Unauthorized computer access, often known as hacking, is a criminal conduct in which someone uses a computer to willfully obtain access to data in a system without having authority to do so. Hacking is a violation of both California and federal law that may result in severe consequences. Each state has its own laws regarding hacking, so before you perform any hacker activities be sure to understand how violating these laws can affect you.
In the United States, the federal government has the power to regulate cybercrime. The National Security Agency (NSA) is responsible for monitoring foreign intelligence threats to the country while the Federal Bureau of Investigation (FBI) investigates domestic crimes involving computers. There are also several other agencies within the U.S. government that may have jurisdiction over certain types of hackers. These include the Department of Defense (DoD), which handles crimes committed with military-related equipment, and the Department of Homeland Security (DHS), which deals with attacks on government systems.
In addition to legal issues, there are security concerns with hacking. When you breach a barrier such as a firewall or antivirus program to access private information, you put yourself at risk of infection by malicious programs such as viruses. A hacker who gains access to a company network could steal sensitive information or cause damage to computer systems by executing command-line instructions or accessing privileged accounts. They might even delete important files if they're angry about not being given free ice cream.
Hacking (or, more formally, "unauthorized computer access") is defined under California law as deliberately gaining unauthorized access to any computer, computer system, or network. It is often classified as a misdemeanor, punishable by up to a year in county prison. However, due to the nature of hacking, many jurisdictions also include a clause that increases the severity of the offense if the hacker causes damage to allow for increased punishment. For example, if a hacker breaches security to obtain credit card information which he then uses himself, this would be considered fraud and likely lead to additional charges.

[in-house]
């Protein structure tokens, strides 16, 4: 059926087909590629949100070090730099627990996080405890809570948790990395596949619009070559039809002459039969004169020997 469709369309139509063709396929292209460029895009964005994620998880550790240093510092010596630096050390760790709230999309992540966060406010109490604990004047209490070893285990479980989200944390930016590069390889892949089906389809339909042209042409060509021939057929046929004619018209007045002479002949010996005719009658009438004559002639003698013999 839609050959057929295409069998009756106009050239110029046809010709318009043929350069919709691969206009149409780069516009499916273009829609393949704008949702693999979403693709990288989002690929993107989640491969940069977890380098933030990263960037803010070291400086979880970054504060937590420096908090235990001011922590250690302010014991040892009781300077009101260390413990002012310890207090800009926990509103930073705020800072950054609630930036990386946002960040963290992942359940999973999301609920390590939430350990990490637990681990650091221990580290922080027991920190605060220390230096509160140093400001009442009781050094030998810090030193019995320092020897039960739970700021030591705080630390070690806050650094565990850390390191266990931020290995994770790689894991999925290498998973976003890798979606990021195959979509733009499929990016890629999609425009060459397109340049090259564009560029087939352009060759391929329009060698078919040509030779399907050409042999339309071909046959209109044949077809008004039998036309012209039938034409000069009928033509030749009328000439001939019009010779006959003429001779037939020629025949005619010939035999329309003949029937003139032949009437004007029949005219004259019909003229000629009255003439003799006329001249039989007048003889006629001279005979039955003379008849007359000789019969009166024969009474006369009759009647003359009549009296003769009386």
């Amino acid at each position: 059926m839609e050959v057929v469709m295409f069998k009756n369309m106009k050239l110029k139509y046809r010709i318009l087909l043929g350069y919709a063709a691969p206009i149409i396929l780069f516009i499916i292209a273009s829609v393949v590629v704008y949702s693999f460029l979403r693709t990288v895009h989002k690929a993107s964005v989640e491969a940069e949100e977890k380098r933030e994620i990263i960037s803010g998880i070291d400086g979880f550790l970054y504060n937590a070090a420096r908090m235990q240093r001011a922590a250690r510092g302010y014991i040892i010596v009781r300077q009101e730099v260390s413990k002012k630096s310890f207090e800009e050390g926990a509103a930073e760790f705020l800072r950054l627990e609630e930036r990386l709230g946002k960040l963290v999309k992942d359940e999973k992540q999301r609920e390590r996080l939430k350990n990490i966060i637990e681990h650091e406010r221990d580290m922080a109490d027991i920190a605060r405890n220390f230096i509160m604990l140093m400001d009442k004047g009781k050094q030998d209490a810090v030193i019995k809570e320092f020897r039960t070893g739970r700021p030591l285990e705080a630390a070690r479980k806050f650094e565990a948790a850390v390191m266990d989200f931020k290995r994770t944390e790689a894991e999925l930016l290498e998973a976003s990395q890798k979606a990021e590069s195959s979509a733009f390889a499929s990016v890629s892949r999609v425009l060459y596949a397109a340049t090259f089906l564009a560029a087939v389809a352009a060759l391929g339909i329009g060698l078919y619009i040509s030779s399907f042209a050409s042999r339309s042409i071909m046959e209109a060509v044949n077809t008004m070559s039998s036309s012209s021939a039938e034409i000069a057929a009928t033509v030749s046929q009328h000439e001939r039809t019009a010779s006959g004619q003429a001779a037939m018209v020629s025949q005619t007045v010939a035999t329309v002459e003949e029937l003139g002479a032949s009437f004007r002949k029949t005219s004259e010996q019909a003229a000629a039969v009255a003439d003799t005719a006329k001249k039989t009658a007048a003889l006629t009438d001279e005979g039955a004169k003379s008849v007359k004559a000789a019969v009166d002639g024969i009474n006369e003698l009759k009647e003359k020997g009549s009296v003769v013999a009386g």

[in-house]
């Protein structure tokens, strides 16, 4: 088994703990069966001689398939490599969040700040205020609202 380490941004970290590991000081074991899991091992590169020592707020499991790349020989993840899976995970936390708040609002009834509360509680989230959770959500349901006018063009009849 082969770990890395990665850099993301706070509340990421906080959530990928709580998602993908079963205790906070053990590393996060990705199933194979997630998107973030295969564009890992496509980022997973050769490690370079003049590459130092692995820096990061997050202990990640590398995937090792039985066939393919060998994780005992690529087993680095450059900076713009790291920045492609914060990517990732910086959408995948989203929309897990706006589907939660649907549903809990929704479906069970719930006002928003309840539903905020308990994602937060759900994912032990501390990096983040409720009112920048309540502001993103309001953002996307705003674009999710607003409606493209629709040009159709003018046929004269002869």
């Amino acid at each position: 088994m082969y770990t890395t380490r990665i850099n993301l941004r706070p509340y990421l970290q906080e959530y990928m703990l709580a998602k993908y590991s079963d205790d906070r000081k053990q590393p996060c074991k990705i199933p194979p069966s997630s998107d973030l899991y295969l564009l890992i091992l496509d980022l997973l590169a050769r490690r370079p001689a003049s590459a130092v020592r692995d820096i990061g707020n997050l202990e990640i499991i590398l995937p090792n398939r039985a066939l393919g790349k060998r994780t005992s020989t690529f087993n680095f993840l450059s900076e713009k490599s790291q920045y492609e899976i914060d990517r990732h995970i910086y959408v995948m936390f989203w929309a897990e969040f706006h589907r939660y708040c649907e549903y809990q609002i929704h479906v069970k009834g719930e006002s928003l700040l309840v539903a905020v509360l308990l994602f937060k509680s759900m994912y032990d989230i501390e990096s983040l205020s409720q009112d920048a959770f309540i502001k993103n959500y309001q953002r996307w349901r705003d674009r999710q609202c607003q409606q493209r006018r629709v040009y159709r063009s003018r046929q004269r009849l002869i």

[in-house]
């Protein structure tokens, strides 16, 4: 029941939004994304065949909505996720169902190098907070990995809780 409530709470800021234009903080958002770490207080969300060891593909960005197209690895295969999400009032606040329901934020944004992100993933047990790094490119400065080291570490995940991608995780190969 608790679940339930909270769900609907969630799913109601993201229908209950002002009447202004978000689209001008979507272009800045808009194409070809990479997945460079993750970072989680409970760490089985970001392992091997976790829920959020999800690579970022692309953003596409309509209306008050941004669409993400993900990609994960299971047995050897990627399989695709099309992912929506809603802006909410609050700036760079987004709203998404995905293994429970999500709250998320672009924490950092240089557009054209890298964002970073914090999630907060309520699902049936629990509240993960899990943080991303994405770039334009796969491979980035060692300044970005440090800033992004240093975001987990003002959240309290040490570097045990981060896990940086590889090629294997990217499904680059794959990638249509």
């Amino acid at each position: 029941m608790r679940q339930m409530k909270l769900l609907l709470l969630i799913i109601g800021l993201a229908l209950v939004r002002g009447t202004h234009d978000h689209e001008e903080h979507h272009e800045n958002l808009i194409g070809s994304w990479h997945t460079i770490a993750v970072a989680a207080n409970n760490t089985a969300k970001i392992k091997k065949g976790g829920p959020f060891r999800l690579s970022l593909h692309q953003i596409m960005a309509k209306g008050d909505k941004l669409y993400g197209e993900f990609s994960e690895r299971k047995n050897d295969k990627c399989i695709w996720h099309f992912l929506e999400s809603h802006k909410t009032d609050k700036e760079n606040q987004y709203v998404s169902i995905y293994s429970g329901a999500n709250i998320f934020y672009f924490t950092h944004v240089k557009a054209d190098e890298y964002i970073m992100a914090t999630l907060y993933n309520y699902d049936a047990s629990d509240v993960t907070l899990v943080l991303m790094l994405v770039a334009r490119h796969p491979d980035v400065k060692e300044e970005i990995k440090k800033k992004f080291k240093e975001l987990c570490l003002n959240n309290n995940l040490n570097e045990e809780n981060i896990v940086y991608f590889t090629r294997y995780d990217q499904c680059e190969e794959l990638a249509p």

In addition to state laws, federal laws also apply to hackers. These include the Computer Fraud and Abuse Act (CFAA), which makes it illegal to intentionally access a computer without authorization and includes a provision for enhanced penalties if the hacker causes damage. The Electronic Communications Privacy Act (ECPA) provides that anyone who violates an individual's privacy by viewing their email content can be charged with a crime. There are four ways to view email content: directly, through a web browser, via an RSS feed, or through an IM service. Email providers such as Gmail protect users by not making available the contents of users' inboxes unless they have been given permission to do so. For this reason, most people need to take special steps to reveal the content of their emails - such as creating passwords for each account and updating services when security updates are released - to ensure that their personal information is not exposed inadvertently.
Learn more about the laws, punishments, and defenses to the allegation of unauthorized computer access in the sections below.
Computer hacking is a crime under 18 U.S.C. SS 1030. The term "computer hacking" often refers to the criminal use of a computer to attempt to gain unauthorized access to another computer in order to inflict harm or conduct fraud. The Computer Fraud and Abuse Act is used to prosecute the majority of federal computer hacking crimes. State laws also exist to deal with this type of activity; however, not all states choose to adopt the language of the CFAA when defining their own hacking statutes.
In addition to criminal penalties, individuals who commit computer hacking can be subject to civil actions as well. Most commonly, people who suffer from computer theft may bring a claim under the Federal Trade Commission Act or the Copyright Act. Under those laws, individuals who are injured by computer hackers can file suit to recover any actual damages they may have suffered (such as lost sales or revenue) as well as any additional damages that are allowed by law (such as punitive damages).
In some cases, it is possible that someone could go so far as to hire someone else to conduct computer hacking activities on their behalf. For example, a company might hire an outside party to conduct cyber-attacks against its competitors in order to obtain sensitive information about these businesses. In such cases, the company would be able to avoid any liability if the attacks were successfully conducted because it would be impossible to determine who was responsible for the crimes.